31 May, 2013

May 31 Much frivolity and jocularity in Dunolly Court House

1889
The McIvor Times and Rodney Advertiser reported that -
A rather comical incident is related in connection with the visit of the choir and band of the Victorian
Asylum and School for The Blind to Dunolly last week. 
A number of the male pupils were located in the Court House, in Broadway, and "the novelty and grandeur of their surroundings was fully explained to them but probably the explanation failed to impress them as much it might have been expected".  
After the concert the youths were brought to their temporary abiding place, where they were to pass the night in a rather uncongenial atmosphere. The solemn influence of the place had not a depressing effect however. Though afflicted, the youths had a keen sense of the humorous, and, finding that their situation was not conducive to sleep they sought some harmless mode of passing the dreary hours in their rather dreary abode. 
Mr and Mr Ison, who .had very kindly consented to take charge of number of the pupils, were disturbed during the night by sounds rising from in the Temple of Justice, and deemed it prudent and kind to see if the young men were as comfortable as circumstances would allow, and that the sanctity of the building was being preserved.. 
They procured a light and very quietly entered the building, which, until their arrival had been in complete darkness, but a scene was revealed which caused the spectators the most intense amusement:- In the chair of the chief magistrate sat one of the pupils, with an assumption of dignity which was irresistible; in the prisoner's box were two culprits charged with some offence while alongside stood two of the company who evidently represented the guardians of law and order. In the jury box were a number of others, who were listening in solemn silence to a charge from the judge on the heinousness of the offence of eating too much plum pudding at dinner, evidently the crime with which the culprits had been charged.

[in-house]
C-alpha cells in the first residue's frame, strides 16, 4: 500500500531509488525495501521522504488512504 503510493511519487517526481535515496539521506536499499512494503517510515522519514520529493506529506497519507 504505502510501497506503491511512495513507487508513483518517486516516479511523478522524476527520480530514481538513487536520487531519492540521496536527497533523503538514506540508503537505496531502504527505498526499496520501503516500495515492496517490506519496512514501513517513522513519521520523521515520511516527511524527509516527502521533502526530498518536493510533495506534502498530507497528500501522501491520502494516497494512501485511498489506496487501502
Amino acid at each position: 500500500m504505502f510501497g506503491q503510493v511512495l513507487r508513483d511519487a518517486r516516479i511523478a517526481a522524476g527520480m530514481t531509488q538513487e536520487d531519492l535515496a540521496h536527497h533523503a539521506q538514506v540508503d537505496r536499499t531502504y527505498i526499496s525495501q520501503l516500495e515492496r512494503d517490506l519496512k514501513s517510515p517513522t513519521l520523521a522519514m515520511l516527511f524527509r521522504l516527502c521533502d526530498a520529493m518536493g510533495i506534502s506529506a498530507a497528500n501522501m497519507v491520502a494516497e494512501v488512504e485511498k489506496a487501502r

The visitors had gone in quietly, and were highly amused spectators for a few minutes, during which the prisoners were found guilty, and the judge solemnly sentenced each to be stood  his head for ten minutes to assist digestion, a sentence which probably might have been carried out had not  the amused spectators found it  impossible to control their mirth. 
There was a general stampede and the place was soon in darkness and silence.

 photo Dunollypups183.jpg

1 comment:

Andrew said...

Good laugh and the scenario would even appeal to kids now.

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